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Applied Water Science

, 8:164 | Cite as

Seasonal physico-chemical characterization of water of sacred lake Nachiketa Tal, Garhwal Himalaya

  • Ramesh C. Sharma
  • Vijayta TiwariEmail author
Open Access
Original Article
  • 583 Downloads

Abstract

The management of natural surface water resources needs the understanding of water quality. The present study on the physico-chemical parameters of water quality of sacred lake Nachiketa Tal of Garhwal Himalaya was undertaken. During the period from May 2015 to April 2016 at four sampling stations, seasonal variations in air temperature, water temperature, electrical conductivity, turbidity, salinity, TDS, dissolved oxygen, free CO2, hardness, alkalinity, nitrates, phosphates, chlorides, calcium and magnesium were recorded. The statistical correlation and cluster analysis between the various physico-chemical parameters of Nachiketa Tal were computed. The results of this study revealed that the concentration of the nutrients, turbidity, electrical conductivity, TDS increased with a decreasing trend of dissolved oxygen in all the sampling stations during the monsoon season. Thus, degradation in the water quality of the lake was resulted in the monsoon season.

Keywords

Nachiketa Tal Seasonal variations Sacred lake Garhwal Himalaya India 

Introduction

Lakes represent one of the most resourceful ecosystems on the Earth. In lakes, input and output of materials take place and therefore represent a continual chemical process like any other aquatic ecosystem. However, unlike rivers and ocean, limited mobility of material occurs in lakes. The sediments received by the lakes through inlets from catchment area erosion get progressively settled to the bottom of the lake. The water of the lake exits mostly through evaporation and outlet streams. In lentic ecosystem, there is a rapid interaction of sediment and water which increases the biological activities in the lakes (Chakrapani 2002). Lakes are dynamic lentic ecosystems which are significant inland water resources for meeting the increasing water demand. However, all these functions depend on the quality of water, which is based on a well-balanced environment in terms of its physical, chemical and biological variables (Yu et al. 2010). Melted water from the glaciers of Himalaya and seasonal snow covers plays an important role in the supply of water to the high-altitude lakes in Himalayan region (Xu et al. 2009). Chemistry of both the water and sediments of the lakes acts importantly in revealing the dynamics of Earth surface (Sheikh et al. 2014). Weathering of rocks from the catchment generates elemental ions and act as a natural pollutant source into the lakes (Das 2005). Mud, silt and human activities like washing and bathing mainly change the water chemistry. These water bodies are the major resource of water for consumption by humans and livestock, mainly for drinking and domestic purposes (Jeeji Bai and Lakshmi 1999). In addition to this, water quality of lakes is also impacted by dumping of religious offerings into the lakes (Dhote et al. 2001). Apart from this, lakes have significant economic values including supplying water for irrigation, power generation, providing food via fish and aquatic products and stabilizing the health and biodiversity of important life support ecosystem (ILEC 2003). Therefore, due to the quality of water from these water bodies, they are not always consumable or useful. So, there is a need for serious characterization of water physico-chemically before use. Generally, the lake water chemistry describes the seasonal variations in the behaviour of dissolved ions and catchment characteristics (Anshumali and Ramanathan 2007). In this paper, we have considered the Nachiketa Tal of Garhwal Himalaya for seasonal physico-chemical characterization of water. It acts as a natural water hole in the forests of Chaurangi khal for the wild animals and the villagers. It receives water from surface run-off. The major part of the lake catchment is rich in vegetation of Querecus, Abies, Rhododendron and Myrica. The water quality of Nachiketa Tal was assessed in terms of physico-chemical parameters during monsoon, winter, spring, autumn and summer seasons.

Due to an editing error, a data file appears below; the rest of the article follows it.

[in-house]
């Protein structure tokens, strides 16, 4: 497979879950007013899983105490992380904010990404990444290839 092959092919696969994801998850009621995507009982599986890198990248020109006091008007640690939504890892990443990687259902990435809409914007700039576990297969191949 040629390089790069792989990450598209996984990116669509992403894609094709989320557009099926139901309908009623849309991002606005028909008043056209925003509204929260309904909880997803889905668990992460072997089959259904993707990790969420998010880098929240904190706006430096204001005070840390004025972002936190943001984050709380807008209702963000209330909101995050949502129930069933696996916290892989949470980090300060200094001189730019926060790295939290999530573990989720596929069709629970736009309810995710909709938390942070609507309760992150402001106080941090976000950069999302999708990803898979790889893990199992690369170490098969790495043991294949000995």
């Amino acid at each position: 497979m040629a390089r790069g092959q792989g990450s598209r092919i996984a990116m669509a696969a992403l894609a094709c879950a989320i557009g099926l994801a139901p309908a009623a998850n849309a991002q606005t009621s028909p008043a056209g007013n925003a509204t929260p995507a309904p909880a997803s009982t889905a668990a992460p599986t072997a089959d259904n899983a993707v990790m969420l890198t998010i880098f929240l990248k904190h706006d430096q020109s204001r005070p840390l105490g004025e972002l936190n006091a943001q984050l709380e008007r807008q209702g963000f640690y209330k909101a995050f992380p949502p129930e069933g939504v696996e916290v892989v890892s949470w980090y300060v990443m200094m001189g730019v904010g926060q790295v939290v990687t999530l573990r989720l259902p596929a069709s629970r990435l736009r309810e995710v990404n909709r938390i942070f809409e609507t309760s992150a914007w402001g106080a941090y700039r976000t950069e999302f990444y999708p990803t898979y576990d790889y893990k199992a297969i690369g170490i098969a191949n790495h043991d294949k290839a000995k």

The Nachiketa Tal is one of the most important sacred lakes of Garhwal Himalaya. It is named after the son of sage Uddlak (Vajashravasa). He was well known for his curiosity to know the nature of human soul and the mysteries of death. Katha Upnishad has a reference that the sage Vajashravasa started offering to donate all his belongings in anticipation of gift from the God. However, the young son Nachiketa of Vajashravasa noticed that his father has donated only the barren, blind or lame cows. He was very much disturbed by the act of his father. Nachiketa asked his father, “I also belong to you, to which God will you offer me?” After asking several times, Vajashravasa answered in anger, “I will give you to Yam, the God of death”. Therefore, Nachiketa left home in search of death. It was believed that Nachiketa after knowing the mysteries of death came for meditation at this lake, and the lake gets its name Nachiketa Tal. In Garhwal Himalaya, water of the lake is taken home as holy water. Every year on the day of Baishakhi, in the month of April, people of the nearby villages visit the lake in large number to perform various rituals. A temple of Annapoorna Devi and Nag Devta is also located at the bank of Nachiketa Tal.

Materials and methods

Water sampling

Four sampling stations (S1, S2, S3, S4) have been identified for covering the entire ecosystem for seasonal physico-chemical characterization of water of the Nachiketa Tal. The sampling station S1 (disturbed site), the S2 (highly disturbed site due to soil erosion) and the S3 (least disturbed site) and the site S4 (nearby temple) were identified. Five replicates of each sample from each sampling stations were taken for each parameter, and their statistical mean was computed. Water temperature and air temperature were measured in situ using the centigrade (0–110 °C) thermometer. However, the pH was measured by the Mac portable pH meter. Turbidity was determined using the Electronic India Digital Turbidity Meter (Model-331). Total dissolved solids (TDS) and electrical conductivity were recorded using the Toshcon Multiparameter Analyser. Dissolved oxygen, alkalinity, hardness, nitrates, phosphates, calcium and magnesium were estimated using the standard methods (Wetzel and Likens 1991; APHA 1998).